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  • Film
Death Proof (2007)
Death Proof (2007)

Grindhouse packaged two one-hour B-movies by Robert Rodriguez and Quentin Tarantino as a single production – a brilliant idea, but it didn’t stick the landing at the box office. Zombie romp Planet Terror (Rodriguez) and carsploitation flick Death Proof (Tarantino) were reassembled as individual features, much to each work’s detriment. Still, Death Proof has plenty to love: gnarly car violence; a soundtrack that mixes The Shirelles, Jack Nitzsche and Dave Dee, Dozy, Beaky, Mick & Tich; and a cast that includes Rosario Dawson and resurgent ’80s action star Kurt Russell, who’s in wicked form as a murderous, nachos-gorging stunt driver.

  • Film
  • Action and adventure
Django Unchained (2012)
Django Unchained (2012)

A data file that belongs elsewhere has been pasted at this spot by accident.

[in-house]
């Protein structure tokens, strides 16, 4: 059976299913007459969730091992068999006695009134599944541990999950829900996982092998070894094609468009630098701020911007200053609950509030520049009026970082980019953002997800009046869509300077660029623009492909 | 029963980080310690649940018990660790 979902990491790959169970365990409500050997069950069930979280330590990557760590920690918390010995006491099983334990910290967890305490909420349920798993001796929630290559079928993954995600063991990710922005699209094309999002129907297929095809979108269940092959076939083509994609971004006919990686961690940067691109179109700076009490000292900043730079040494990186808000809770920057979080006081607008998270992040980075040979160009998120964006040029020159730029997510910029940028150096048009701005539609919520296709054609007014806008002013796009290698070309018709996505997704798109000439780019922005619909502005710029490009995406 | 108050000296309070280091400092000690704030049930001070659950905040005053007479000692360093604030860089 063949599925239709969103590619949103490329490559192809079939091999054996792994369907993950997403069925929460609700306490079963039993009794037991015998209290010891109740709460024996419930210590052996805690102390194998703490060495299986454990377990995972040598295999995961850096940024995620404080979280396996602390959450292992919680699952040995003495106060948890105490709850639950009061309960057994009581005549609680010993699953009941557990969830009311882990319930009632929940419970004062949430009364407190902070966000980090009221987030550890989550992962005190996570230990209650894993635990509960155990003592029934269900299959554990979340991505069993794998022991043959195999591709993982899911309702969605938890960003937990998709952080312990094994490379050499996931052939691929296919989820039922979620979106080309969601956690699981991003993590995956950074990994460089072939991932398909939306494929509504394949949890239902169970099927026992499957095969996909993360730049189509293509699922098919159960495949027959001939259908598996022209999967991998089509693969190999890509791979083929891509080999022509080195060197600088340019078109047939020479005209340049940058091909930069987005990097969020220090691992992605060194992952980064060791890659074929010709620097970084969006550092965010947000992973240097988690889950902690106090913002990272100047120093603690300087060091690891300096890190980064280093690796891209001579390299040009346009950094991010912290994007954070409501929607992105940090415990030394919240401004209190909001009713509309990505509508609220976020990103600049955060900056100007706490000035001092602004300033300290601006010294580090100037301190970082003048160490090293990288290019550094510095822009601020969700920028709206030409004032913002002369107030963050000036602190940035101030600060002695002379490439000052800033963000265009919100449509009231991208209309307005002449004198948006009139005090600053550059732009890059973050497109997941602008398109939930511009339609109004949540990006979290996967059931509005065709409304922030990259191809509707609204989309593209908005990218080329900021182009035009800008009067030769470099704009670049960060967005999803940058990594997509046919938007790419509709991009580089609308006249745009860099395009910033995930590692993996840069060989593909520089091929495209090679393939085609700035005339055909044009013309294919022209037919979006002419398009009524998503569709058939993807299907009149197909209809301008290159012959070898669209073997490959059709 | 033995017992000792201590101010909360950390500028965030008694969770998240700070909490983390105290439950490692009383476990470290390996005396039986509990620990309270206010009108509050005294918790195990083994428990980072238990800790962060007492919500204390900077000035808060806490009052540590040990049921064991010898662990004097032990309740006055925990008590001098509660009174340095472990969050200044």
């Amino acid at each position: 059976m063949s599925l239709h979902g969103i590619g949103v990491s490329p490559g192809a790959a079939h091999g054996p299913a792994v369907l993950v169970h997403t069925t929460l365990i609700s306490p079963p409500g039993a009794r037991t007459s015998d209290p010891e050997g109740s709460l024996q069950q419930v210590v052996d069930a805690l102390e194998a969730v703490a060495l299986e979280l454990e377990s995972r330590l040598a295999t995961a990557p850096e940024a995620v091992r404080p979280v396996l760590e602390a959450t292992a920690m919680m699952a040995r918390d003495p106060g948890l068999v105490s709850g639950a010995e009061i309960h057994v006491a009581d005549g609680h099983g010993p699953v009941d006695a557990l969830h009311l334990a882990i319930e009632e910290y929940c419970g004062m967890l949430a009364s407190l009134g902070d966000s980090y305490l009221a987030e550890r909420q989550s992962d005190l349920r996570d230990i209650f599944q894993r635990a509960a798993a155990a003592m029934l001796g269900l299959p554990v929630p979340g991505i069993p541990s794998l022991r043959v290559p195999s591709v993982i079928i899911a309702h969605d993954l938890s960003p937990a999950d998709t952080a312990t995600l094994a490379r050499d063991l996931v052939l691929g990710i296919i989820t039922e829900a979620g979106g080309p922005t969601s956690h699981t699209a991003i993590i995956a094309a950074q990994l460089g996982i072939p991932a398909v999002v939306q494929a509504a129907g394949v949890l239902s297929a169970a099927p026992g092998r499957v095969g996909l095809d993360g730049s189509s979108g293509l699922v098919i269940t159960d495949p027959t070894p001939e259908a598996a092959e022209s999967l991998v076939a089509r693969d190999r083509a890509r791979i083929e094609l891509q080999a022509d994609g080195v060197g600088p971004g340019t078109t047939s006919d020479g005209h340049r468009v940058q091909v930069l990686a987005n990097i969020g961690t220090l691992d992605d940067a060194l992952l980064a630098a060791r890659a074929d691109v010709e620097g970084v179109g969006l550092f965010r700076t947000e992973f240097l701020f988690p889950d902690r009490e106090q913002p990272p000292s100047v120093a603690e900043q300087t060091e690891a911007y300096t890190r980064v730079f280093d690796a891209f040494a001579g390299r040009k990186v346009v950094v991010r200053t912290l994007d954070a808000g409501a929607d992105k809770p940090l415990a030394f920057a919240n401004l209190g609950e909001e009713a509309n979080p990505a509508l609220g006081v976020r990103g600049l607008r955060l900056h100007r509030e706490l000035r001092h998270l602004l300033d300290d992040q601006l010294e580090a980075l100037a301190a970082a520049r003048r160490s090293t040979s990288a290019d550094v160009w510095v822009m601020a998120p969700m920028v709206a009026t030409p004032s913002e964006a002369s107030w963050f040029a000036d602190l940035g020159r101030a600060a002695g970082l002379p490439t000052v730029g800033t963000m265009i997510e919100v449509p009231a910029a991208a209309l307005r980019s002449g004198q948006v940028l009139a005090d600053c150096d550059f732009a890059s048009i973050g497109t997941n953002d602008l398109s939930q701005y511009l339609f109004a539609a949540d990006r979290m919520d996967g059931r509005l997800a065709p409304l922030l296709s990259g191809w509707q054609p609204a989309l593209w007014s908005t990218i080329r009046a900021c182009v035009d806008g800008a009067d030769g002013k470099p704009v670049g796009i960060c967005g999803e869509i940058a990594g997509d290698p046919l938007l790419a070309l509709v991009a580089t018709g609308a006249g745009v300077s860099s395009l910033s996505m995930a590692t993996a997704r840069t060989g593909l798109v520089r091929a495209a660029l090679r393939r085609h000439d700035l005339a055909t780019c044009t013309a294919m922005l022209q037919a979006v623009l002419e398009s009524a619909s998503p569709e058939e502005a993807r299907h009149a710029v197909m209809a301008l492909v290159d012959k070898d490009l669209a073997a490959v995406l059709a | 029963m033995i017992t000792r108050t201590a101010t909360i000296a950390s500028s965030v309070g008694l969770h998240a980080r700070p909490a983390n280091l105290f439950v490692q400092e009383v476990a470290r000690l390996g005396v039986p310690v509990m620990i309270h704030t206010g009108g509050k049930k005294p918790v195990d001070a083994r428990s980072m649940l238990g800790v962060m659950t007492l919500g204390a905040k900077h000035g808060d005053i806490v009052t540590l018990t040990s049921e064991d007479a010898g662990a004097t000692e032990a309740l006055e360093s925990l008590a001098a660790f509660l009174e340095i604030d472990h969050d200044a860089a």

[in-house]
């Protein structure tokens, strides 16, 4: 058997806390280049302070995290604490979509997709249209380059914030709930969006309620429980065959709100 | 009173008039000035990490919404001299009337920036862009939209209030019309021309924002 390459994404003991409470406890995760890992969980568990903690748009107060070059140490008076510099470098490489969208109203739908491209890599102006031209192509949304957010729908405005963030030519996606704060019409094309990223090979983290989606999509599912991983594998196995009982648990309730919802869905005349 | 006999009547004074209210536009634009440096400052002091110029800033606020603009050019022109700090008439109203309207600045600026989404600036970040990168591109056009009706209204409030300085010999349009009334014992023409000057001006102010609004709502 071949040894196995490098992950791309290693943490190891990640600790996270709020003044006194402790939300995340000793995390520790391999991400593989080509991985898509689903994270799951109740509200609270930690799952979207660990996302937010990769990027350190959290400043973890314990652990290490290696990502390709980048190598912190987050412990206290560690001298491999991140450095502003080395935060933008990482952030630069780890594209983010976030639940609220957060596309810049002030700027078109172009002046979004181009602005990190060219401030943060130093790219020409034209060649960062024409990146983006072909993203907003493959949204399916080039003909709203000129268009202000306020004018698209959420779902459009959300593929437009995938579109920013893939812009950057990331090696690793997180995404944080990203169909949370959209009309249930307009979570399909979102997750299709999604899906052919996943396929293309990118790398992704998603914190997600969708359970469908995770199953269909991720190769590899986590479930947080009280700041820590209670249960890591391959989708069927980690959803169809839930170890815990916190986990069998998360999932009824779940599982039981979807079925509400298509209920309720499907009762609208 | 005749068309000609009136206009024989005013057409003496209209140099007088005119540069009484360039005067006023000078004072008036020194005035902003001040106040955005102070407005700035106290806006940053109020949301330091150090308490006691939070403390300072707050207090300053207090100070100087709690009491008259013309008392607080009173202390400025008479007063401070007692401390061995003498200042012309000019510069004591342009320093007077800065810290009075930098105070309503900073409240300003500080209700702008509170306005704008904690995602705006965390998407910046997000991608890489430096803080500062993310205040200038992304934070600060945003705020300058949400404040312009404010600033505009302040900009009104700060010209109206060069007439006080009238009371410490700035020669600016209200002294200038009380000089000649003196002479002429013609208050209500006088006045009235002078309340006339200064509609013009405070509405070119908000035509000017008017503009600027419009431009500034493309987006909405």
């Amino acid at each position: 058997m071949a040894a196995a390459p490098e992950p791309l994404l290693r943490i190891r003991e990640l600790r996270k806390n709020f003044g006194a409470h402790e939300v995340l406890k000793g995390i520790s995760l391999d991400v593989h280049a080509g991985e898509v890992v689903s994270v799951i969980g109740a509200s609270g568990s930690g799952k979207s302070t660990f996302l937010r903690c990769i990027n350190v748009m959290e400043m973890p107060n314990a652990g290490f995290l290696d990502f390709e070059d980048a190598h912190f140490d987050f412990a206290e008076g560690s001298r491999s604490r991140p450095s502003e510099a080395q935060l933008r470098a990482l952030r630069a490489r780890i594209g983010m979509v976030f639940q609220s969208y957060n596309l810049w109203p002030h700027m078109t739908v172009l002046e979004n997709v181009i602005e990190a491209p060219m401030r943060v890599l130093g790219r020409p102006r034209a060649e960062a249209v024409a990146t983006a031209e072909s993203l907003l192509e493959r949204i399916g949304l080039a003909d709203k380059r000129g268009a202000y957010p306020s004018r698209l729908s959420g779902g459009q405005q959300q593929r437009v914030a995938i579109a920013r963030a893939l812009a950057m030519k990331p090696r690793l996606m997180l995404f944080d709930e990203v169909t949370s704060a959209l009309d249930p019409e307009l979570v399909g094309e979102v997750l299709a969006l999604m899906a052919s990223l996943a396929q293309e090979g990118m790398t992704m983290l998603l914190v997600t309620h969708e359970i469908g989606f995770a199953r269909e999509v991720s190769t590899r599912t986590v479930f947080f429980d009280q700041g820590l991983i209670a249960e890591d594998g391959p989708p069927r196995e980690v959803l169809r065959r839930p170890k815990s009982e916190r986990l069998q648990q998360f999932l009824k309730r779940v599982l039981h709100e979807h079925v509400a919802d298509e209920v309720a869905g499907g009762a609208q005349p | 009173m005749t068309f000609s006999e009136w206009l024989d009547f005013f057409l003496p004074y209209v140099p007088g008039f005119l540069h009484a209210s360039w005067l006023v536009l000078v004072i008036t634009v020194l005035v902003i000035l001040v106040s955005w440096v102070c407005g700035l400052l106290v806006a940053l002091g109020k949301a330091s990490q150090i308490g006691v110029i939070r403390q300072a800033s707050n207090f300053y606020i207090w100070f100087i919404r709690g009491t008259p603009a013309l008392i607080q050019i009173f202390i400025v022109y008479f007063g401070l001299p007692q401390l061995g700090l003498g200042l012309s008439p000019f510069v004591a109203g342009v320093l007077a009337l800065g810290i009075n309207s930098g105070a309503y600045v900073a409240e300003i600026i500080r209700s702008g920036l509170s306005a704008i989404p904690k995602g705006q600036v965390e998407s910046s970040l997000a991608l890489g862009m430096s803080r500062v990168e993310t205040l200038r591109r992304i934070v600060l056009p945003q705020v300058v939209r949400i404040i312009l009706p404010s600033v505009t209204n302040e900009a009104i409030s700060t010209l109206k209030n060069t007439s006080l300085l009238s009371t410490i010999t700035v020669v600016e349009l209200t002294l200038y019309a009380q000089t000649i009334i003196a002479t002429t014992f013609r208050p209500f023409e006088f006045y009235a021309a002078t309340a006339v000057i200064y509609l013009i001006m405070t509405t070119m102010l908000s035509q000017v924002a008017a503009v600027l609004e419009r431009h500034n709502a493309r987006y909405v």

Give Tarantino credit for chutzpah. Imagine any other high-profile white director pitching a mashed-up spaghetti western and blaxploitation flick about a Black man in the Antebellum South exacting ultra-violent revenge against the people who once enslaved him… and actually getting to make it. But the sheer audacity of its existence can’t excuse Django Unchained of its major problems – namely, that it’s too cool for its own good. As with Inglourious Basterds, Tarantino wants to offer a marginalised group an extreme form of catharsis, but all his aesthetic trademarks – the cartoonish violence, the hip soundtrack, the quippy dialogue – only serve to trivialise an atrocity, turning historic suffering into blockbuster entertainment. It's exploitation cinema that borders on being literally exploitative.